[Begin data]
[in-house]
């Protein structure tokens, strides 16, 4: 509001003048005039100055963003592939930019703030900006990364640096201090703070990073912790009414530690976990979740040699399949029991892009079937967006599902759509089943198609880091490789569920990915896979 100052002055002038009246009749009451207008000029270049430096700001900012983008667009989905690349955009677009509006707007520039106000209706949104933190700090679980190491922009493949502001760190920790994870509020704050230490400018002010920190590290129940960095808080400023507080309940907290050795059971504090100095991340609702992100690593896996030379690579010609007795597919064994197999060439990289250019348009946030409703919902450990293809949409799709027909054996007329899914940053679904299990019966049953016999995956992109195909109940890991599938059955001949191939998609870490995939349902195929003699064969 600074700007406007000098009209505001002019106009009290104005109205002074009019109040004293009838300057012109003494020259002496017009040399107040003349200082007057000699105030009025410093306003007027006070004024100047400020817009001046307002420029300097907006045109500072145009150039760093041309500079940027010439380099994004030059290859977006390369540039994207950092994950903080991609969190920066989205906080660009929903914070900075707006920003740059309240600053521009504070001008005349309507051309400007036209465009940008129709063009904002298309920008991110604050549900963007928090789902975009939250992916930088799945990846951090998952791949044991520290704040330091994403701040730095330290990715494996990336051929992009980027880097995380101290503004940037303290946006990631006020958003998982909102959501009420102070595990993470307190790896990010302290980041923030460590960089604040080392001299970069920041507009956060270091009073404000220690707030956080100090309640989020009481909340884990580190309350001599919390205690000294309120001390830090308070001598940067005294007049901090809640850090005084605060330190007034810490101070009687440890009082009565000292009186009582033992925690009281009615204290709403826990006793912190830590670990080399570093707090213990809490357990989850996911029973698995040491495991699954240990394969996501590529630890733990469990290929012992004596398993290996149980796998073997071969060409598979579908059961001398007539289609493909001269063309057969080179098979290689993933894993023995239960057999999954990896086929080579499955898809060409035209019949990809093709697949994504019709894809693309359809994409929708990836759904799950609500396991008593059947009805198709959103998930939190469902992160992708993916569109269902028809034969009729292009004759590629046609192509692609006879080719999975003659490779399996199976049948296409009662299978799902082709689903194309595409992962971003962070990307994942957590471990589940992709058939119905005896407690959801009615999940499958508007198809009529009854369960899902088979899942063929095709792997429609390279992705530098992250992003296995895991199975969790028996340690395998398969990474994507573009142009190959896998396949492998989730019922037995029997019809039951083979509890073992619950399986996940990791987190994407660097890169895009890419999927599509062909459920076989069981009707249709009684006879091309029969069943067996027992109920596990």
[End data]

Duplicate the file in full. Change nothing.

[in-house]
């Protein structure tokens, strides 16, 4: 509001003048005039100055963003592939930019703030900006990364640096201090703070990073912790009414530690976990979740040699399949029991892009079937967006599902759509089943198609880091490789569920990915896979 100052002055002038009246009749009451207008000029270049430096700001900012983008667009989905690349955009677009509006707007520039106000209706949104933190700090679980190491922009493949502001760190920790994870509020704050230490400018002010920190590290129940960095808080400023507080309940907290050795059971504090100095991340609702992100690593896996030379690579010609007795597919064994197999060439990289250019348009946030409703919902450990293809949409799709027909054996007329899914940053679904299990019966049953016999995956992109195909109940890991599938059955001949191939998609870490995939349902195929003699064969 600074700007406007000098009209505001002019106009009290104005109205002074009019109040004293009838300057012109003494020259002496017009040399107040003349200082007057000699105030009025410093306003007027006070004024100047400020817009001046307002420029300097907006045109500072145009150039760093041309500079940027010439380099994004030059290859977006390369540039994207950092994950903080991609969190920066989205906080660009929903914070900075707006920003740059309240600053521009504070001008005349309507051309400007036209465009940008129709063009904002298309920008991110604050549900963007928090789902975009939250992916930088799945990846951090998952791949044991520290704040330091994403701040730095330290990715494996990336051929992009980027880097995380101290503004940037303290946006990631006020958003998982909102959501009420102070595990993470307190790896990010302290980041923030460590960089604040080392001299970069920041507009956060270091009073404000220690707030956080100090309640989020009481909340884990580190309350001599919390205690000294309120001390830090308070001598940067005294007049901090809640850090005084605060330190007034810490101070009687440890009082009565000292009186009582033992925690009281009615204290709403826990006793912190830590670990080399570093707090213990809490357990989850996911029973698995040491495991699954240990394969996501590529630890733990469990290929012992004596398993290996149980796998073997071969060409598979579908059961001398007539289609493909001269063309057969080179098979290689993933894993023995239960057999999954990896086929080579499955898809060409035209019949990809093709697949994504019709894809693309359809994409929708990836759904799950609500396991008593059947009805198709959103998930939190469902992160992708993916569109269902028809034969009729292009004759590629046609192509692609006879080719999975003659490779399996199976049948296409009662299978799902082709689903194309595409992962971003962070990307994942957590471990589940992709058939119905005896407690959801009615999940499958508007198809009529009854369960899902088979899942063929095709792997429609390279992705530098992250992003296995895991199975969790028996340690395998398969990474994507573009142009190959896998396949492998989730019922037995029997019809039951083979509890073992619950399986996940990791987190994407660097890169895009890419999927599509062909459920076989069981009707249709009684006879091309029969069943067996027992109920596990």